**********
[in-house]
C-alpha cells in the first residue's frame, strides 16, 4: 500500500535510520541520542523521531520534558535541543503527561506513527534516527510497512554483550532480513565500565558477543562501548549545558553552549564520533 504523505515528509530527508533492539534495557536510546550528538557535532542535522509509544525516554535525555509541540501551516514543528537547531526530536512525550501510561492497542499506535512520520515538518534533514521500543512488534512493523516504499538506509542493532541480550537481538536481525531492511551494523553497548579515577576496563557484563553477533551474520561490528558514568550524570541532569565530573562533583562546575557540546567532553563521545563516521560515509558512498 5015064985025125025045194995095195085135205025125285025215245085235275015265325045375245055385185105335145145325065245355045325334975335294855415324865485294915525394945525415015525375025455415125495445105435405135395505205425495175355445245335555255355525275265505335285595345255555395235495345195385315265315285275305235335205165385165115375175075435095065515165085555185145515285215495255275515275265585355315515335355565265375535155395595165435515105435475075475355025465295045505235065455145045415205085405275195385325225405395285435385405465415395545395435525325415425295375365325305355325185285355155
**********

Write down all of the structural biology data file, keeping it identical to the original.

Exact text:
[in-house]
C-alpha cells in the first residue's frame, strides 16, 4: 500500500535510520541520542523521531520534558535541543503527561506513527534516527510497512554483550532480513565500565558477543562501548549545558553552549564520533 504523505515528509530527508533492539534495557536510546550528538557535532542535522509509544525516554535525555509541540501551516514543528537547531526530536512525550501510561492497542499506535512520520515538518534533514521500543512488534512493523516504499538506509542493532541480550537481538536481525531492511551494523553497548579515577576496563557484563553477533551474520561490528558514568550524570541532569565530573562533583562546575557540546567532553563521545563516521560515509558512498 5015064985025125025045194995095195085135205025125285025215245085235275015265325045375245055385185105335145145325065245355045325334975335294855415324865485294915525394945525415015525375025455415125495445105435405135395505205425495175355445245335555255355525275265505335285595345255555395235495345195385315265315285275305235335205165385165115375175075435095065515165085555185145515285215495255275515275265585355315515335355565265375535155395595165435515105435475075475355025465295045505235065455145045415205085405275195385325225405395285435385405465415395545395435525325415425295375365325305355325185285355155